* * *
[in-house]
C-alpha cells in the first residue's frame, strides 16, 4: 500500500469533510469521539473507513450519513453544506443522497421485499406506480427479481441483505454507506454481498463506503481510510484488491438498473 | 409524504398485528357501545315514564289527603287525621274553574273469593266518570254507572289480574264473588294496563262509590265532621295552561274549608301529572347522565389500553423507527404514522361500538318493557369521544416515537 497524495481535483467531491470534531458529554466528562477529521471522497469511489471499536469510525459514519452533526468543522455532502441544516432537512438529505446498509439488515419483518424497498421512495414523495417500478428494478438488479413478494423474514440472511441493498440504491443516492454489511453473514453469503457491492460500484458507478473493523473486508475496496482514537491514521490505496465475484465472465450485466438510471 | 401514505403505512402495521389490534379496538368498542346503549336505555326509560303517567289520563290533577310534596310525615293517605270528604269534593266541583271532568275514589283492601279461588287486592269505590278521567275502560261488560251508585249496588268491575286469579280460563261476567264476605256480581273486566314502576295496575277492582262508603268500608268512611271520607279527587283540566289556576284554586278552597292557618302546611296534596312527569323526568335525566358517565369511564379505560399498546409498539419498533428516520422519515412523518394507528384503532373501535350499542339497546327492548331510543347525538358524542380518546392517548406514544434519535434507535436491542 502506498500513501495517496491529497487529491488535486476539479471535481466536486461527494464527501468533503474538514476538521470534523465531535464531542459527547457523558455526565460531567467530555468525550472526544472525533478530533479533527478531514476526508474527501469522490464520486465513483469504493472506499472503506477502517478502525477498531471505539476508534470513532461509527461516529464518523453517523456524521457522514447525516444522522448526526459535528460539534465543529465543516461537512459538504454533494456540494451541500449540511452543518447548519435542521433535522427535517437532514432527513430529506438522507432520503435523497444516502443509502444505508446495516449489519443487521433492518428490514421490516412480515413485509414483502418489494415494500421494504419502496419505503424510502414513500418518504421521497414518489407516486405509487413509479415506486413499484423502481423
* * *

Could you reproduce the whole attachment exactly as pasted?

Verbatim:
[in-house]
C-alpha cells in the first residue's frame, strides 16, 4: 500500500469533510469521539473507513450519513453544506443522497421485499406506480427479481441483505454507506454481498463506503481510510484488491438498473 | 409524504398485528357501545315514564289527603287525621274553574273469593266518570254507572289480574264473588294496563262509590265532621295552561274549608301529572347522565389500553423507527404514522361500538318493557369521544416515537 497524495481535483467531491470534531458529554466528562477529521471522497469511489471499536469510525459514519452533526468543522455532502441544516432537512438529505446498509439488515419483518424497498421512495414523495417500478428494478438488479413478494423474514440472511441493498440504491443516492454489511453473514453469503457491492460500484458507478473493523473486508475496496482514537491514521490505496465475484465472465450485466438510471 | 401514505403505512402495521389490534379496538368498542346503549336505555326509560303517567289520563290533577310534596310525615293517605270528604269534593266541583271532568275514589283492601279461588287486592269505590278521567275502560261488560251508585249496588268491575286469579280460563261476567264476605256480581273486566314502576295496575277492582262508603268500608268512611271520607279527587283540566289556576284554586278552597292557618302546611296534596312527569323526568335525566358517565369511564379505560399498546409498539419498533428516520422519515412523518394507528384503532373501535350499542339497546327492548331510543347525538358524542380518546392517548406514544434519535434507535436491542 502506498500513501495517496491529497487529491488535486476539479471535481466536486461527494464527501468533503474538514476538521470534523465531535464531542459527547457523558455526565460531567467530555468525550472526544472525533478530533479533527478531514476526508474527501469522490464520486465513483469504493472506499472503506477502517478502525477498531471505539476508534470513532461509527461516529464518523453517523456524521457522514447525516444522522448526526459535528460539534465543529465543516461537512459538504454533494456540494451541500449540511452543518447548519435542521433535522427535517437532514432527513430529506438522507432520503435523497444516502443509502444505508446495516449489519443487521433492518428490514421490516412480515413485509414483502418489494415494500421494504419502496419505503424510502414513500418518504421521497414518489407516486405509487413509479415506486413499484423502481423